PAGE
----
Artists and craftsmen have traditionally been highly respected individuals in the Arabian Peninsula. But living as they did in a harsh desert environment, men and women with an artistic bent historically gravitated to more practical art forms which could be applied to everyday life. Calligraphers produced copies of the Holy Qur’an that were artistic masterpieces; wood carvers crafted intricate windows, doors and other accessories used in homes; jewelers manufactured beautiful pieces worn by women; architects built masterpieces that were adorned with intricate plaster work; and weavers, generally women, produced striking pieces used for clothing, tents, blankets and other everyday items.
With the completion of vast development projects and the steady rise in the standard of living in recent decades, people now have more leisure time that can be devoted to hobbies such as art. One of the art forms that has recently taken root in Saudi Arabia and is becoming increasingly popular is painting.
Embraced by many Saudis, men and women, young and old, painting is taught at schools, with enthusiasts able to pursue their interest in this art form at literary clubs and cultural centers set up by the General Presidency of Youth Welfare across the country. Private cultural centers, some funded by charitable organizations or wealthy patrons, also provide avenues for talented artists to rise to national prominence.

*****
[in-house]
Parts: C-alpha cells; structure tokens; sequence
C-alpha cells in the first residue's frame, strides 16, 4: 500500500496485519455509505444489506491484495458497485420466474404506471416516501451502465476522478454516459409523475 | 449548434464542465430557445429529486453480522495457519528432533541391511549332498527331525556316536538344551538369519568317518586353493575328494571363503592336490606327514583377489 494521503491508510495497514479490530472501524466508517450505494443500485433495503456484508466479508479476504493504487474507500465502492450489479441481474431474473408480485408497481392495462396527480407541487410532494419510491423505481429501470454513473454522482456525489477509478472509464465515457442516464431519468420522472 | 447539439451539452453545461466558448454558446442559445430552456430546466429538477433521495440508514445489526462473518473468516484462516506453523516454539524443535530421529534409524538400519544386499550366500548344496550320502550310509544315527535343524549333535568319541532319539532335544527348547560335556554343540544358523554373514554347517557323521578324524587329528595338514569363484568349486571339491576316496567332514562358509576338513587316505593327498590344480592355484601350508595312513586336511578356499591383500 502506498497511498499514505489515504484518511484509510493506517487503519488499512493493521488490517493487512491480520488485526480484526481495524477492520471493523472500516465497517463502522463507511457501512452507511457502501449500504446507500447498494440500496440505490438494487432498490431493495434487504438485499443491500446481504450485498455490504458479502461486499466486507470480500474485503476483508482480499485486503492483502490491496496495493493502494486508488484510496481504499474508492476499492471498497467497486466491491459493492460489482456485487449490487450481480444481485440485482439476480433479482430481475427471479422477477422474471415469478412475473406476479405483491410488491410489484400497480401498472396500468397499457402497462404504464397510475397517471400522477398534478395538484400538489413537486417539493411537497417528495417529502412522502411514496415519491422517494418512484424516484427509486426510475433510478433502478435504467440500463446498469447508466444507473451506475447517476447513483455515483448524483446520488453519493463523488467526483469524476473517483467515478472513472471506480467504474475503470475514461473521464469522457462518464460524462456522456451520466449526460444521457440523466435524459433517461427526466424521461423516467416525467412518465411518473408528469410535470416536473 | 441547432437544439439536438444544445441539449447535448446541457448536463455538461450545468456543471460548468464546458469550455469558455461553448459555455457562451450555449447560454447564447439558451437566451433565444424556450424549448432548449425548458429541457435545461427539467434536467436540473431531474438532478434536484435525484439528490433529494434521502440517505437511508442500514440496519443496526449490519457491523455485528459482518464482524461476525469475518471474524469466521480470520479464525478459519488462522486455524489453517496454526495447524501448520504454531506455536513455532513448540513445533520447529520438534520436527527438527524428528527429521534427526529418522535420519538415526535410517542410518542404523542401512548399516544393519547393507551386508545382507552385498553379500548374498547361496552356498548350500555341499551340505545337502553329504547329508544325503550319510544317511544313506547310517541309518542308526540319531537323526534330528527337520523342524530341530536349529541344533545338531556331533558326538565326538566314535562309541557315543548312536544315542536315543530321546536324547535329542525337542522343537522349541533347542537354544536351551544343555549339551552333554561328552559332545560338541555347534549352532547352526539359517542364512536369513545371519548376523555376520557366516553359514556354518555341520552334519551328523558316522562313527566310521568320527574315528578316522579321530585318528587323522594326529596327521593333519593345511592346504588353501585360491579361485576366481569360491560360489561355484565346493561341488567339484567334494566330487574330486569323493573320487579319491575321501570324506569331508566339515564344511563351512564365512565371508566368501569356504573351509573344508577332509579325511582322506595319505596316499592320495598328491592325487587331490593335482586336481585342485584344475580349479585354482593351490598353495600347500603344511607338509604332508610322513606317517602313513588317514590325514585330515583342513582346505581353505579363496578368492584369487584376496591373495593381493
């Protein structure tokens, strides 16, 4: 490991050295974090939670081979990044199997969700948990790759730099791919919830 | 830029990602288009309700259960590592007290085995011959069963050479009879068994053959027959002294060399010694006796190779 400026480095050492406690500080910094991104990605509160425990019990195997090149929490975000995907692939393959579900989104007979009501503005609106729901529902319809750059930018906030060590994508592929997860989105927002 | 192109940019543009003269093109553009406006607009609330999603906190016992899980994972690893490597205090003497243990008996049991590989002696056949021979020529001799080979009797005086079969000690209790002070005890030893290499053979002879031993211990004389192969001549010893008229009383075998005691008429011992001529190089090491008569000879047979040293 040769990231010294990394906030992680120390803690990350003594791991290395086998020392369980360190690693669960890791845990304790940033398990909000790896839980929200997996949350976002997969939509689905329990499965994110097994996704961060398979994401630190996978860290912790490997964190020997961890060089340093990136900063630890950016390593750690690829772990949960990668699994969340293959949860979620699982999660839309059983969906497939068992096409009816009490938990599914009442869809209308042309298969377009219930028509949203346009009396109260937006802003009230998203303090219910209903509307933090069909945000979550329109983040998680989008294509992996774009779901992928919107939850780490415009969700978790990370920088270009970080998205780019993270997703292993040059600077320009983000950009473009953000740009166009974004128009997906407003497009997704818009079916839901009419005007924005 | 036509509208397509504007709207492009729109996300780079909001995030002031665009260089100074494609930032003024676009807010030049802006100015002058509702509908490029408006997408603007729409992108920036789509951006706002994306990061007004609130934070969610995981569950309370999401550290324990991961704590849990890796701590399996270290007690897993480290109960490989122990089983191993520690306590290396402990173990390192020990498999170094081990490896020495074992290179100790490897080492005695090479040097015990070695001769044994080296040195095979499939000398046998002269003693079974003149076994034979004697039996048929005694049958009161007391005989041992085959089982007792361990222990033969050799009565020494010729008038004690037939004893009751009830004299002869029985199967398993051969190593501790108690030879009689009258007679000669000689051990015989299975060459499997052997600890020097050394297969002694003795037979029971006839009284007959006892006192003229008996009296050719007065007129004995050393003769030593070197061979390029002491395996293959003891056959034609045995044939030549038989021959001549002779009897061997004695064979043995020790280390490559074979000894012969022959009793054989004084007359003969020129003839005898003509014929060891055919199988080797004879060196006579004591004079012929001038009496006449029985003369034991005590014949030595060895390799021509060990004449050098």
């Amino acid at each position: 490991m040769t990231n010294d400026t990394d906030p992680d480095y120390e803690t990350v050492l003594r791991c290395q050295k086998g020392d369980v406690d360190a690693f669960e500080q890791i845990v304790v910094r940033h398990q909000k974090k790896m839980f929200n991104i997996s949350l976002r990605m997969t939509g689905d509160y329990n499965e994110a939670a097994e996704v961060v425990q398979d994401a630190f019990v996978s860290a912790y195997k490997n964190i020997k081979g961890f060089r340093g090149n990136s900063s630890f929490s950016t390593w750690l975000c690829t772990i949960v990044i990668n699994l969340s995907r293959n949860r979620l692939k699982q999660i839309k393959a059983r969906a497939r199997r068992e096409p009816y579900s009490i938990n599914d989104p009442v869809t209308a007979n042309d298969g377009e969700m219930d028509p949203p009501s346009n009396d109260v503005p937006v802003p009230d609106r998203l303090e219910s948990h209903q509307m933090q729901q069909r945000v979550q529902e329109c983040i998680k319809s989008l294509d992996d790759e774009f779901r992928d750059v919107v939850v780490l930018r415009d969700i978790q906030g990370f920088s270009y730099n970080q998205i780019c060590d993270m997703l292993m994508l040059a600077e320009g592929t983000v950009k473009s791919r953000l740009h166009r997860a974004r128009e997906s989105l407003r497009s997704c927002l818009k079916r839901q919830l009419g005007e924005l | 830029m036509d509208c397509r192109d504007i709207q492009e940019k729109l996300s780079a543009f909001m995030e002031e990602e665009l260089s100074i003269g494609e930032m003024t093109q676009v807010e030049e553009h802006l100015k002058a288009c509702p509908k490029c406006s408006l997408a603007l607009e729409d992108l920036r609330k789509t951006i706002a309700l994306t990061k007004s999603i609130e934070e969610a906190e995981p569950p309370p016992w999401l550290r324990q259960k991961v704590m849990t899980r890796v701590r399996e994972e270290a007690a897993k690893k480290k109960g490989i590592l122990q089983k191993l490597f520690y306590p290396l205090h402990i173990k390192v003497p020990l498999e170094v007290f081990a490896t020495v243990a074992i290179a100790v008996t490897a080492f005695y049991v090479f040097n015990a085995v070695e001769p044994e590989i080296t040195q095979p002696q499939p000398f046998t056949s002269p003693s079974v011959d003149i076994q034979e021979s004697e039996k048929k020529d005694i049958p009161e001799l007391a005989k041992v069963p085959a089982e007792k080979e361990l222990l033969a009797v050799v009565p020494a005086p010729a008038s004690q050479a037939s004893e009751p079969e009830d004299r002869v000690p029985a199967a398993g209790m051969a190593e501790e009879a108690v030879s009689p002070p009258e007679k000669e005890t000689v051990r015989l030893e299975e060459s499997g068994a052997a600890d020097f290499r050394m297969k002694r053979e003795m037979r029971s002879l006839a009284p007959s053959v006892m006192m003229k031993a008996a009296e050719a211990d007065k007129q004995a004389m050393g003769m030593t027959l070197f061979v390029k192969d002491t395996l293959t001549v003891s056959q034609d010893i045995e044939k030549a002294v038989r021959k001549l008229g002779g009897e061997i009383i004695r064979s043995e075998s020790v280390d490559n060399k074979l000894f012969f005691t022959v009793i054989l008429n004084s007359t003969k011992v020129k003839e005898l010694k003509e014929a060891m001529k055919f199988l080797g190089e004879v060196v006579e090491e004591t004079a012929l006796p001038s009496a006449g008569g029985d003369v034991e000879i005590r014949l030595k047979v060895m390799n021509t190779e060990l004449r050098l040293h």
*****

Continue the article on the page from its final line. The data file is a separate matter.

As a result, many of the thousands of amateur painters who have taken up the brush in recent decades have emerged as noted artists in the Kingdom. Their works have also been exhibited at galleries abroad and their names are recognized in art circles around the world.
Some of these outstanding artists pursue their interest solely as amateurs. As an example, Asir Province Governor Prince Khaled Al-Faisal is an avid painter whose works compete favorably with noted painters in the region and the world, and whose works have been exhibited abroad. Like many amateur Saudi painters, he donates his works to government agencies and charitable organizations for display.
Other Saudi citizens have taken up painting as a career and have achieved great success in the Kingdom and abroad, such as Safiyah Binzagr, an artist who has devoted her life to painting and has displayed her works at many exhibits in Saudi Arabia and abroad. Last year she opened a museum that also provides training for young Saudi artists.
Significantly, Saudi artists, both professionals and amateurs, have embraced traditional themes and have used their talent to record scenes of Saudi culture and heritage for future generations. Their paintings provide glimpses into both the past and the present.